A Choice‐Based Measure of Issue Importance in the Electorate

The forthcoming article “A Choice-Based Measure of Issues Importance in the Electorate” by Chris Hanretty, Benjamin E. Lauderdale and Nick Vivyan is summarized by the authors below.

A Choice‐Based Measure of Issue Importance in the Electorate

A Choice‐Based Measure of Issue Importance in the Electorate

**Some issues are more important to voters than 

This is a simple idea, but measuring “issue importance” is hard. 

If you ask people what issue is most important to them, they often mention issues that they’ve read or heard lots about, not necessarily issues that are personally important to them.  These self-reports aren’t that helpful: knowing what issue a respondent *says* is most important to them often [doesn’t help us make much sense of how they *vote*](https://doi.org/10.1007/s11109-018-9494-0). 

Our article takes a different approach. Instead of asking survey respondents to pick important issues, we ask respondents which positions they prefer themselves and then ask them to pick between sets of issue positions, presented as fictional candidate platforms. We fielded our survey in the UK, but nothing about our method is specific to the UK except the issues and positions we use. You can see an example of the issue positions presented to respondents in Figure 1; Figure 2 shows the choice between fictional candidates. Respondents get to pick one of the two bundles, or to say that they’re not sure. 

These choices don’t show which issues were most important for specific individuals, but they do show which issues tend to influence voting most strongly overall.  If respondents tend to pick a bundle which gives them their most-preferred policy on issue X, no matter what positions the hypothetical candidates take on issues Y and Z, then we learn that issue X is more important to them than Y and Z.  The core intuition is that what we actually mean by an issue being more “important” is that changing a candidate’s positions on that issue has a greater tendency to make people choose different candidates than they otherwise would have.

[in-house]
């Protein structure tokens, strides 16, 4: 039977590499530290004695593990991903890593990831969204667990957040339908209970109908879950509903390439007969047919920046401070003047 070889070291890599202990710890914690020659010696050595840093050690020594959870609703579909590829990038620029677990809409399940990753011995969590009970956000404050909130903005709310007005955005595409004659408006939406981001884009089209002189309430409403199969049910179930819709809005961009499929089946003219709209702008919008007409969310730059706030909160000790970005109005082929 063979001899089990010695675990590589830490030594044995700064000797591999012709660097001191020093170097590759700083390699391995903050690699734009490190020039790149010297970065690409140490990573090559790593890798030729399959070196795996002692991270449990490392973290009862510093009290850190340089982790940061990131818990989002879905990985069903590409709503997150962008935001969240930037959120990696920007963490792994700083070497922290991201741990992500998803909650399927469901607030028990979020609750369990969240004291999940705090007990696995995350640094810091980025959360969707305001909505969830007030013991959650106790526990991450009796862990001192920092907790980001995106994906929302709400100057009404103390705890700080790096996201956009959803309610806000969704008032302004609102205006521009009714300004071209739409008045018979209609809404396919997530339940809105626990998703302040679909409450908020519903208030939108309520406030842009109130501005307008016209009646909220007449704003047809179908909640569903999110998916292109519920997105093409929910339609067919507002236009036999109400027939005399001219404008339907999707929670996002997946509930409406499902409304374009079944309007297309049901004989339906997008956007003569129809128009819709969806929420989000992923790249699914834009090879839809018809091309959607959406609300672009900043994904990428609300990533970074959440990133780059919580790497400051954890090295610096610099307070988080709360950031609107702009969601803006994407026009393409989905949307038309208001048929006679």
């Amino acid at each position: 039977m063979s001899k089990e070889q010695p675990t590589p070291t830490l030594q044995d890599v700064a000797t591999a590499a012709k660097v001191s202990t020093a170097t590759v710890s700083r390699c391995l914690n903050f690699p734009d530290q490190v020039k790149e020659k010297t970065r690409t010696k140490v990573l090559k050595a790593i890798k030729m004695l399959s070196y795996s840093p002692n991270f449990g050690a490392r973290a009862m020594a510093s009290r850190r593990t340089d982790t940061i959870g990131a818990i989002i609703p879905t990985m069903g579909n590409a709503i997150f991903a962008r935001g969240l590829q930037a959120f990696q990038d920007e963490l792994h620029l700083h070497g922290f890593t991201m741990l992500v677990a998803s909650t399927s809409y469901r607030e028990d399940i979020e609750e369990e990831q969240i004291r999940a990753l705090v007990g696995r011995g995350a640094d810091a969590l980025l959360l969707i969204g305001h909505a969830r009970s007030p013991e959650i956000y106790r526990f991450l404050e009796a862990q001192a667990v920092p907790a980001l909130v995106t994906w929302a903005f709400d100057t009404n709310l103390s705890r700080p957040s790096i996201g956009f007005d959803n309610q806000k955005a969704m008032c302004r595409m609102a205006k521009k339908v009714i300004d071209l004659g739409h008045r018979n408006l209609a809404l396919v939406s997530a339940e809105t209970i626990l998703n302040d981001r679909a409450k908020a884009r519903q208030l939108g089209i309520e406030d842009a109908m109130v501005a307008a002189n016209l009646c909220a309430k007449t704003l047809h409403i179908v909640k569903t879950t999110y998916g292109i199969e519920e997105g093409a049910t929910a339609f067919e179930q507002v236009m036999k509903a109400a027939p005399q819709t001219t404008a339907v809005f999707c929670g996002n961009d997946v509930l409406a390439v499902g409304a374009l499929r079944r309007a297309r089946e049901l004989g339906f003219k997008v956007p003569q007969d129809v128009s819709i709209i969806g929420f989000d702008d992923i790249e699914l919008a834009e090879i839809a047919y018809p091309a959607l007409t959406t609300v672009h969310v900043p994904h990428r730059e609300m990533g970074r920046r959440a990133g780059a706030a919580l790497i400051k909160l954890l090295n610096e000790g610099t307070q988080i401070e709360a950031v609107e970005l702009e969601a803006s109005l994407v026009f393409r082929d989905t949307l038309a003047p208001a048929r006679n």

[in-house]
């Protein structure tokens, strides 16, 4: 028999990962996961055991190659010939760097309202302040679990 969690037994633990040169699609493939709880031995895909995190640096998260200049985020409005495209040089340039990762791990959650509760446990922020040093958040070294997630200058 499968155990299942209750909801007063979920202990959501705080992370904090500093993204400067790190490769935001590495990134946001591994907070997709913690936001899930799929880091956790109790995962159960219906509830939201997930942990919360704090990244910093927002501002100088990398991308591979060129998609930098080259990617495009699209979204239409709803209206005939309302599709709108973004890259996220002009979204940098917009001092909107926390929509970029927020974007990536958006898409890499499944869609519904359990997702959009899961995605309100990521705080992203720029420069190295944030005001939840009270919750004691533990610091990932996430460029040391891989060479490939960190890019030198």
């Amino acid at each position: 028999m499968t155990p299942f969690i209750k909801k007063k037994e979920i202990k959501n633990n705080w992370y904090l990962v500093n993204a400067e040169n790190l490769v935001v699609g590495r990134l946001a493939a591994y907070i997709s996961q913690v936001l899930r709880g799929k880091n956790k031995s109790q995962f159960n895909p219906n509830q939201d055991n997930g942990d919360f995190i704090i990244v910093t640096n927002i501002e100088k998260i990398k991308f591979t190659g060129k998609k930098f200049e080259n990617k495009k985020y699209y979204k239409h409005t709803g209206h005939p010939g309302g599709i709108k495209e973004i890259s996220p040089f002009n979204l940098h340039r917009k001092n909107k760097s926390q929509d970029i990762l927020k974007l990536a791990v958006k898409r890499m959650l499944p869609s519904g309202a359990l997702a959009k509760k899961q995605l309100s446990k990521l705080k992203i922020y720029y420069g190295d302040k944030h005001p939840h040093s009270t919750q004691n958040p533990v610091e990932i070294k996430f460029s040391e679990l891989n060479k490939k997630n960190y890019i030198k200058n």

A final element of our importance measure is that, for an issue to be politically important, respondents have to feel strongly about the range of alternatives that other respondents frequently hold. Healthcare in the UK is a good example of the need to consider the distribution of opinion.  One possible position that we presented on this issue is to privatize the National Health Service and let companies charge what they want for medical care. This position has a *really strong* impact on people’s choices: very few people say they would vote for candidates who want to privatize the NHS. But this position also isn’t one which many people support. We therefore weight how much people dislike different political positions by the frequency with which those positions are held in the population. For an issue to be important as we understand it, people need to really dislike positions that many other people say they support. 

One key finding is that while obvious high profile issues like the future relationship of the UK with the EU are important by our measure, there are also issues ignored by current political contestation where the public disagrees intensely.  The death penalty has not been used in the UK since the 1960s and is rarely a subject to political debate, but if parties were to take up differing positions on this issue, our experiment suggests that it would become very contentious.  There are substantial factions among UK citizens on opposing sides of the issue and they seem to put a lot of weight on the issue in candidate comparisons.  That lack of current contestation on this issue might be good or bad — but the latent conflict is something that our method can identify which previous methods cannot.  ​ 


About the Authors: Chris Hanretty is Professor, Royal Holloway, University of London, School of Politics, International Relations and Philosophy, Benjamin E. Lauderdale is Professor, University College London, Department of Political Science and Nick Vivyanis is Professor, Durham University, School of Government and International Affairs. Their research “A Choice-Based Measure of Issues Importance in the Electorate” is now available in Early View and will appear in a forthcoming issue of the American Journal of Political Science.

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The American Journal of Political Science (AJPS) is the flagship journal of the Midwest Political Science Association and is published by Wiley.

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